Radin’s Visual Misrepresentation and Distortion of Data

Radin’s visual presentation of data as point estimates within a confidence interval is at best confusing, and at worst misleading and disinformative. His first graphic is on page 34 and purports to depict Mickey Mantle’s “true skill level” as a batter. Anyone familiar with baseball batting averages will find nothing of interest in this graphic. Visually, it does not convey any information or facts as well as a line graphic of Mantle’s batting average each year compared to some baseline stat, such as the average batting average of all American League centerfielders. The concept of “true skill level” is meaningless in this context.

Furthermore, no statistician would apply confidence intervals to one ballplayer’s batting average. What does it mean to say that when Mantle hit .257, his true skill level was between .235 and .310 at the 95% confidence interval? It’s gibberish.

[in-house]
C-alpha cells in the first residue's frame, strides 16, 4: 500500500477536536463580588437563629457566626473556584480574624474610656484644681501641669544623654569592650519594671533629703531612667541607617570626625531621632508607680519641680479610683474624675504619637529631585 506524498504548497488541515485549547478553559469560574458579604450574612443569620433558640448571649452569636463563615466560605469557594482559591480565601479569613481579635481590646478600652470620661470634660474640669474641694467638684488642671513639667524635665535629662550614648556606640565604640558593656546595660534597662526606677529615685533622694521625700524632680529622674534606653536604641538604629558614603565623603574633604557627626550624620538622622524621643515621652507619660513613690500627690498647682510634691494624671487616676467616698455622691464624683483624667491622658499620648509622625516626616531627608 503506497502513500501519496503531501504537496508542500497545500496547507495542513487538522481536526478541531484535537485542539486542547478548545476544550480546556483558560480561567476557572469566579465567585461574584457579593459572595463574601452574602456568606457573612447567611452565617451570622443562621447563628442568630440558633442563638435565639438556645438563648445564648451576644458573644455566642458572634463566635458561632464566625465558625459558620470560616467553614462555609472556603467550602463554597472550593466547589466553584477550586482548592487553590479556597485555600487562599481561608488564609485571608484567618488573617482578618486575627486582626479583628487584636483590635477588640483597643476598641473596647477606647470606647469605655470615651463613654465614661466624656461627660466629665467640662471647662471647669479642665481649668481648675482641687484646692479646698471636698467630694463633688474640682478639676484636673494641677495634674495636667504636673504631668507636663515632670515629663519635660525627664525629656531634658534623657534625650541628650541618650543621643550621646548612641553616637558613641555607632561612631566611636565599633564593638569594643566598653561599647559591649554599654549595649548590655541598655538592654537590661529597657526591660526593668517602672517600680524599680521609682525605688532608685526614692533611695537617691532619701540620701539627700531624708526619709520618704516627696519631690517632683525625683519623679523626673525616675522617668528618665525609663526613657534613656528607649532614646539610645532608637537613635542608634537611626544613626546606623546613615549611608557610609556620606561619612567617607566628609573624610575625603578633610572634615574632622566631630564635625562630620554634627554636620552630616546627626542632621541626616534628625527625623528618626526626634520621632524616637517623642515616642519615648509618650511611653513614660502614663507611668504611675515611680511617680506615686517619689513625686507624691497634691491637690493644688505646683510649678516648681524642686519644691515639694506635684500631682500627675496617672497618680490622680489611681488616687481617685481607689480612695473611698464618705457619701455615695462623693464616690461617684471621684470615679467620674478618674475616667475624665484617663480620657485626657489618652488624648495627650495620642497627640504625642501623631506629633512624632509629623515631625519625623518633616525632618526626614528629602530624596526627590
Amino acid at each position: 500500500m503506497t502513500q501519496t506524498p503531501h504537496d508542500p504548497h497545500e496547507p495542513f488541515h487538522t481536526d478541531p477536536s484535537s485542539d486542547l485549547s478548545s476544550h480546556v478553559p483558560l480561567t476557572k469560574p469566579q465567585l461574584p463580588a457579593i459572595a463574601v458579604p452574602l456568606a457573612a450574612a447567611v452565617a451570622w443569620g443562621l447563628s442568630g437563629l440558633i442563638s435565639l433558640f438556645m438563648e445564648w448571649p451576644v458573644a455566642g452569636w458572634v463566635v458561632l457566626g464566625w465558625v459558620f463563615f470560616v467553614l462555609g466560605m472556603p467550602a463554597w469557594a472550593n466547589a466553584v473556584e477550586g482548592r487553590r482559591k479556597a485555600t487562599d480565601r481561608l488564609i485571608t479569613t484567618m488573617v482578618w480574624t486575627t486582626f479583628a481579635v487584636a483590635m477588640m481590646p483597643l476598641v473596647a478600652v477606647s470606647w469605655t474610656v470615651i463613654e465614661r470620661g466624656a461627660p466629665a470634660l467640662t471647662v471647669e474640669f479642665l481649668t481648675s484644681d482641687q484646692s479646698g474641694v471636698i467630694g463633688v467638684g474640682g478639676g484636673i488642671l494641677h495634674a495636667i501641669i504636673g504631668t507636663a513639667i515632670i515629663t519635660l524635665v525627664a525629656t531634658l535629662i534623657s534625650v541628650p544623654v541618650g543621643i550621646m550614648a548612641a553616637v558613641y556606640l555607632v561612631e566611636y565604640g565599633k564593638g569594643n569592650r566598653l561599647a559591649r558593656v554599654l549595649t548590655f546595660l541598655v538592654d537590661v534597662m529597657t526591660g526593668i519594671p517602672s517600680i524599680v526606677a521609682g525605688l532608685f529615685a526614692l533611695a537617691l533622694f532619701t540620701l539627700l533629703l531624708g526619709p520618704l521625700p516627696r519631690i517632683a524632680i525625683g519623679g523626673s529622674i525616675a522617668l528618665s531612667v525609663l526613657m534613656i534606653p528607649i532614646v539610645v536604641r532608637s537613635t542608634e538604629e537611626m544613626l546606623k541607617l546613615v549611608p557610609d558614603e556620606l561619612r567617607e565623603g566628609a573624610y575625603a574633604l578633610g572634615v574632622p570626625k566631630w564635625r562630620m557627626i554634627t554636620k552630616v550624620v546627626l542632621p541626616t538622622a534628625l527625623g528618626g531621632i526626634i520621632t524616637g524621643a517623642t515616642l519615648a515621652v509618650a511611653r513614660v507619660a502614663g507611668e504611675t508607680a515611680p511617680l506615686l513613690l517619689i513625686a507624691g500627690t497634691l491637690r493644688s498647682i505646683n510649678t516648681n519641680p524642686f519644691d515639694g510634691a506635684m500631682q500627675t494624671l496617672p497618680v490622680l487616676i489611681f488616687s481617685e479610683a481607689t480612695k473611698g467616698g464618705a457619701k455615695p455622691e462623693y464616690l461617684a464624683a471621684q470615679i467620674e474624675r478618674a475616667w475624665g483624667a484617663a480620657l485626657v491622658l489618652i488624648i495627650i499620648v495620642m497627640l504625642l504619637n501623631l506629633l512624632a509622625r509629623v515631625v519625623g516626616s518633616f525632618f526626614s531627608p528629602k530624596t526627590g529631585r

When Radin depicts his first meta-analysis (on page 55) it is not of any psi study but of a meta-analysis of twenty-five aspirin studies. [Click here to view his graph.] Here, his data point estimates within a confidence interval is not irrelevant and silly as it is with the Mickey Mantle example. Rather, his approach is now completely misleading because it hides the significance and information conveyed by the data of those 25 studies. His visual does not show that there were 22,071 physician-subjects in those studies and that there were 104 heart attacks among the 11,037 subjects in the aspirin group and 189 heart attacks among the 11,034 subjects in the placebo group. His visual does not depict that the odds of this difference being due to chance are on the order of 100,000 to 1. His visual doesn’t convey that there were 44% fewer heart attacks in the aspirin group or even that there were 85 fewer heart attacks in the aspirin group. Sure, only 0.94% of the aspirin group had heart attacks, while 1.71% of the placebo group had heart attacks. This may not seem like much of a difference, but since in the U.S. more than half a million people die each year of heart disease and 80% of heart disease deaths in people under 65 are due to first heart attacks, this means that an aspirin a day could save tens of thousands of lives each year. (Of course, they're not saved for eternity. Those who don't die this year will eventually die, probably of heart disease. How much actual benefit will result from taking a daily aspirin is difficult to calculate. That it is likely to produce a benefit in those who have heart disease is a good bet. How much benefit is impossible to tell.)